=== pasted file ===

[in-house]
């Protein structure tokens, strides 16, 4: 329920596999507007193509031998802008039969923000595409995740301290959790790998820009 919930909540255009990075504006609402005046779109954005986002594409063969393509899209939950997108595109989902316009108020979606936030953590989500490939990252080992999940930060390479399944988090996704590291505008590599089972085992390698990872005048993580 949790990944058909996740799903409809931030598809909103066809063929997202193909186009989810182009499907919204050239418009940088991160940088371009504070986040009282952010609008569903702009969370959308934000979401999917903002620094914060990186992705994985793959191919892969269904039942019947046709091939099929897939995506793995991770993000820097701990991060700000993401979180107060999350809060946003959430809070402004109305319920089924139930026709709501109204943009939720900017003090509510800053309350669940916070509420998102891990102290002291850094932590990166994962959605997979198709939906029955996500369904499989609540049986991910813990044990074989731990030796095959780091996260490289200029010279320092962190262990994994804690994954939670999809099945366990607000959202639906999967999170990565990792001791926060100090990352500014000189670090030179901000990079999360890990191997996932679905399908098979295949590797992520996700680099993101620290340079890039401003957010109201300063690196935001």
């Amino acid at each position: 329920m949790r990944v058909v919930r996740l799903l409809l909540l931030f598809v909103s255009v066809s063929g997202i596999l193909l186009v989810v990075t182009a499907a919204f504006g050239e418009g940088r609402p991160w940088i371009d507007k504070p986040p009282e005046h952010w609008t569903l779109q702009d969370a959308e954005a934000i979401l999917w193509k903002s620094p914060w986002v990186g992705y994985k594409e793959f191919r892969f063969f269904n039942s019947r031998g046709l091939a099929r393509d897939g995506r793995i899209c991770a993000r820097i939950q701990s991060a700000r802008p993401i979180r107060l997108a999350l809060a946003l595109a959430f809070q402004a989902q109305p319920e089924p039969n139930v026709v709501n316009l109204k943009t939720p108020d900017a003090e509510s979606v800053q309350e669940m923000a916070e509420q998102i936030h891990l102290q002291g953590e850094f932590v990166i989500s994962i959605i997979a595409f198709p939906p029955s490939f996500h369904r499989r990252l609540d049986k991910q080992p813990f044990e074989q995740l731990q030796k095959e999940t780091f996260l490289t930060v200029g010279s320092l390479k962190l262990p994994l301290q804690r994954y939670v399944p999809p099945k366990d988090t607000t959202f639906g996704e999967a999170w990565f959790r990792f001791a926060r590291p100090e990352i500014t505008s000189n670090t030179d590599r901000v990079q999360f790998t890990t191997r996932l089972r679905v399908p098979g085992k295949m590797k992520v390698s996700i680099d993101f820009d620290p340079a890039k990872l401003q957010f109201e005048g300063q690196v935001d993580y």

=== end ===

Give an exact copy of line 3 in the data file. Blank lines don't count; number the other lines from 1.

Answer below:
């Amino acid at each position: 329920m949790r990944v058909v919930r996740l799903l409809l909540l931030f598809v909103s255009v066809s063929g997202i596999l193909l186009v989810v990075t182009a499907a919204f504006g050239e418009g940088r609402p991160w940088i371009d507007k504070p986040p009282e005046h952010w609008t569903l779109q702009d969370a959308e954005a934000i979401l999917w193509k903002s620094p914060w986002v990186g992705y994985k594409e793959f191919r892969f063969f269904n039942s019947r031998g046709l091939a099929r393509d897939g995506r793995i899209c991770a993000r820097i939950q701990s991060a700000r802008p993401i979180r107060l997108a999350l809060a946003l595109a959430f809070q402004a989902q109305p319920e089924p039969n139930v026709v709501n316009l109204k943009t939720p108020d900017a003090e509510s979606v800053q309350e669940m923000a916070e509420q998102i936030h891990l102290q002291g953590e850094f932590v990166i989500s994962i959605i997979a595409f198709p939906p029955s490939f996500h369904r499989r990252l609540d049986k991910q080992p813990f044990e074989q995740l731990q030796k095959e999940t780091f996260l490289t930060v200029g010279s320092l390479k962190l262990p994994l301290q804690r994954y939670v399944p999809p099945k366990d988090t607000t959202f639906g996704e999967a999170w990565f959790r990792f001791a926060r590291p100090e990352i500014t505008s000189n670090t030179d590599r901000v990079q999360f790998t890990t191997r996932l089972r679905v399908p098979g085992k295949m590797k992520v390698s996700i680099d993101f820009d620290p340079a890039k990872l401003q957010f109201e005048g300063q690196v935001d993580y």